Lets say you just traveled outside your home country (USA). You keep your data on a secure USB (FIPS 140-2 level 3) that will self destruct after (x) number of failed attempts. The data you keep on your drive is very important (Company Secrets, Passwords, Unrecoverable encryption keys, etc.. Very valuable data). When entering the country again the CBP agent flags you for an additional inspection. Upon inspection, they discover your super secure USB with a keypad that peeks his interest. They decide they want to inspect what is on the drive. When asked to unlock the drive you refuse but divulge that very important business data is on the drive.

..At this point they claim you might be a "terrorist" in order to have reasonable suspicion. The CBP agent confiscates the USB in order to do a "forensic examination". During this examination someone handling the drive attempts to unlock the drive too many times and destroys the data.

CBP DIRECTIVE NO. 3340-049, Safeauarding Data During Storage and Transmission. CBP will appropriately safeguard information retained, copied, or seized under this Directive and during transmission to another federal agency. Appropriate safeguards include keeping materials in locked cabinets or rooms, documenting and tracking copies to ensure appropriate disposition, and other safeguards during transmission such as password protection or physical protections. Any suspected loss or compromise of information that contains personal data retained, copied, or seized under this Directive must be immediately reported to the Port Director, Patrol Agent in Charge or equivalent level manager and the CBP Office of Internal Affairs

The data on the drive causes your company to go belly up due to the lose of this drive. This costs you personally millions of dollars and potentially billions worth of investor money.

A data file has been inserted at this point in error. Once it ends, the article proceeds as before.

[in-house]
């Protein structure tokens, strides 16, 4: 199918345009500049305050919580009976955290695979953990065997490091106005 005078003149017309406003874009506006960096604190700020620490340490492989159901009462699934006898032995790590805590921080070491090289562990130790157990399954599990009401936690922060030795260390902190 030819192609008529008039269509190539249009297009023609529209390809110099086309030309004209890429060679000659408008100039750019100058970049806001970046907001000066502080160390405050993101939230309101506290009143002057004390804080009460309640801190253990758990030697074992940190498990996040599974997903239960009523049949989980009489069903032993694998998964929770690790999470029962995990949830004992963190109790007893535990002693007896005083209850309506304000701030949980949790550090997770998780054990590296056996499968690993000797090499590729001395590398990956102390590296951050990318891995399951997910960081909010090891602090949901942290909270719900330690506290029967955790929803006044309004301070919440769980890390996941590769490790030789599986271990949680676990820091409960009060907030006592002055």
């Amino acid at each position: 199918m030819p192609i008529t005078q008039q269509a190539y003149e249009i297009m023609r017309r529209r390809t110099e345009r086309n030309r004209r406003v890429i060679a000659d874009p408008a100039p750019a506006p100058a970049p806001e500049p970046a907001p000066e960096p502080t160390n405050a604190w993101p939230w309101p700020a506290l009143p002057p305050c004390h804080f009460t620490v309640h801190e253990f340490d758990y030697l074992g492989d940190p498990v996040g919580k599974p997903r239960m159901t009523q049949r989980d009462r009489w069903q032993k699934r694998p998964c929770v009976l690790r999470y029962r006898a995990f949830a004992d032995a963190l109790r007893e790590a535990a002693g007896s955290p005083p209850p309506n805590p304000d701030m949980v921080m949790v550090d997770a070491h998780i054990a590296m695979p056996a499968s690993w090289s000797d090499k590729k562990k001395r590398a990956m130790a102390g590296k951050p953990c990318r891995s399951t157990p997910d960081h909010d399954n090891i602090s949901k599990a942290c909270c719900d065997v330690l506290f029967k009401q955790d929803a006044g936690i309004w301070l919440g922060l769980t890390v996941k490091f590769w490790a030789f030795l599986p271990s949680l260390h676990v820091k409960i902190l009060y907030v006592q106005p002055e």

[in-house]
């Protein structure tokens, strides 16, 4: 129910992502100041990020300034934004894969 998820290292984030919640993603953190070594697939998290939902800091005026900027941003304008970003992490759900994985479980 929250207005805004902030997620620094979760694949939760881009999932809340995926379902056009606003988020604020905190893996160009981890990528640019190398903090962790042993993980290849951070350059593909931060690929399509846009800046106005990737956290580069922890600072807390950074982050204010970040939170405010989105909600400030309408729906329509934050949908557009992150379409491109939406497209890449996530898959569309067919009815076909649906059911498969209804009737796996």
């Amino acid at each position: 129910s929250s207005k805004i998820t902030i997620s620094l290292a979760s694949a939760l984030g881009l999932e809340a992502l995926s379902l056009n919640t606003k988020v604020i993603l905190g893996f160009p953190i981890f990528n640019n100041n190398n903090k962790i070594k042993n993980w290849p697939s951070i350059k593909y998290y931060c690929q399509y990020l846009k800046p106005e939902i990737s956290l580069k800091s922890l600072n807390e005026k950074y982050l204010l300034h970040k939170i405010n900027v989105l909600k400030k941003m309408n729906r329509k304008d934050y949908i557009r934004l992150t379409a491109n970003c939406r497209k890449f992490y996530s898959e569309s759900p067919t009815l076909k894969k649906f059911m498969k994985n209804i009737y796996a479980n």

• Is the government liable for data destroyed during a forensic examination?
  • What agency would be liable?
  • Are there limits to the amount you can sue the federal government?

2 Answers 2


It's well known that the US federal government generally has immunity from liability, unless you can possibly prove negligence on the part of an employee. See Sovereign immunity in the United States - Wikipedia.

You would sue the agency who employs the technician who tried to guess the login and hope to prove that the employee knew that his actions could cause the data loss. And in that lawsuit, you will allege that the loss of the data caused your company to fail and you are suing for compensation in the amount of your losses.

You will have to prove that the data was business critical in order to make your case, but without (a copy of) the data to prove that it was indeed critical to your business, where is your case? And one part of the government's defense will be that if that data was so valuable, why didn't you have a backup?

How much can you sue for? Any amount. But don't count your chickens before they hatch.

  • Couldn't the lawsuit be dismissed on the basis that the damage is due to the OP's failure to disclose the password to the drive? Assuming of course that it is decided that forcing the OP to provide the password isn't against the 5th Ammendment (law.stackexchange.com/questions/1523/…)
    – SJuan76
    Oct 17, 2018 at 8:03
  • Could be; and that the person knew the drive would erase the only copy of the data. Oct 17, 2018 at 20:47

Given the obvious risks of taking the sole copy of such valuable data on a portable device (what if the carrier is mugged, or has a pocket picked, or falls into water, etc?) this might be deemed so foolish that a reasonable person would not have so acted, which might reduce or eliminate damages.

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